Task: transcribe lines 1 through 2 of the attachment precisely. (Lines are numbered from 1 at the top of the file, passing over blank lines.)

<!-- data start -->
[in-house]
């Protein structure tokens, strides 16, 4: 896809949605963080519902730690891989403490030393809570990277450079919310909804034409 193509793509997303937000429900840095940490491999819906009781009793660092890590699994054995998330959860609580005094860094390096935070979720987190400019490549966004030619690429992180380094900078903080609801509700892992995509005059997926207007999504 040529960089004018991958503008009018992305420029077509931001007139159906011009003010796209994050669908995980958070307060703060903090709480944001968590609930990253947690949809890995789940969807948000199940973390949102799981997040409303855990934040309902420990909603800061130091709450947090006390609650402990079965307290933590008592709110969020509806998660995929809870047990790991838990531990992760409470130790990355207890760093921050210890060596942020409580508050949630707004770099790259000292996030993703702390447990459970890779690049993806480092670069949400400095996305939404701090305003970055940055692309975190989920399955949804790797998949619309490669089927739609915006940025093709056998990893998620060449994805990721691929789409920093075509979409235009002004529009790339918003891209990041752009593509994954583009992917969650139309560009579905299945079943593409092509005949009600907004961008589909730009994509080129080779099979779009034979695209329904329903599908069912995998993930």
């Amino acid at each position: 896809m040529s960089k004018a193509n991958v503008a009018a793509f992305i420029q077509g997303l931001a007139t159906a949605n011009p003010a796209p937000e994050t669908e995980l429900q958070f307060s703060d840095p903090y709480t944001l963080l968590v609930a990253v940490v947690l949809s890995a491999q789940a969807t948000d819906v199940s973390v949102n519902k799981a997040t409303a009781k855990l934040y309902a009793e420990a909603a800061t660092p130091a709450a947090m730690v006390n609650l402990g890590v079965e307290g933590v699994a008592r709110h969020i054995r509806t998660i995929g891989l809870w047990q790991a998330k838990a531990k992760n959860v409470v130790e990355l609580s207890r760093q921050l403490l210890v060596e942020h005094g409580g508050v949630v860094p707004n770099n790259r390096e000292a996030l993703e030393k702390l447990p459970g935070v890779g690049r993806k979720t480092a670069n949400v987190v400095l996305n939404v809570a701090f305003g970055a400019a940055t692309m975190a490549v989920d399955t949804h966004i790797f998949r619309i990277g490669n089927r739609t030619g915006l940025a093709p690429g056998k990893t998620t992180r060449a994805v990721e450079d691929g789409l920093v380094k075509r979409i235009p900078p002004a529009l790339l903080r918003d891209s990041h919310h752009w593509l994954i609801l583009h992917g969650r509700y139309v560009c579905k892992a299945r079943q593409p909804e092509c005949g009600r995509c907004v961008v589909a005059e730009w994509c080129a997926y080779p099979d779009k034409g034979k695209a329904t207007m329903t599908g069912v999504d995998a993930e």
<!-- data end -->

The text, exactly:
[in-house]
């Protein structure tokens, strides 16, 4: 896809949605963080519902730690891989403490030393809570990277450079919310909804034409 193509793509997303937000429900840095940490491999819906009781009793660092890590699994054995998330959860609580005094860094390096935070979720987190400019490549966004030619690429992180380094900078903080609801509700892992995509005059997926207007999504 040529960089004018991958503008009018992305420029077509931001007139159906011009003010796209994050669908995980958070307060703060903090709480944001968590609930990253947690949809890995789940969807948000199940973390949102799981997040409303855990934040309902420990909603800061130091709450947090006390609650402990079965307290933590008592709110969020509806998660995929809870047990790991838990531990992760409470130790990355207890760093921050210890060596942020409580508050949630707004770099790259000292996030993703702390447990459970890779690049993806480092670069949400400095996305939404701090305003970055940055692309975190989920399955949804790797998949619309490669089927739609915006940025093709056998990893998620060449994805990721691929789409920093075509979409235009002004529009790339918003891209990041752009593509994954583009992917969650139309560009579905299945079943593409092509005949009600907004961008589909730009994509080129080779099979779009034979695209329904329903599908069912995998993930």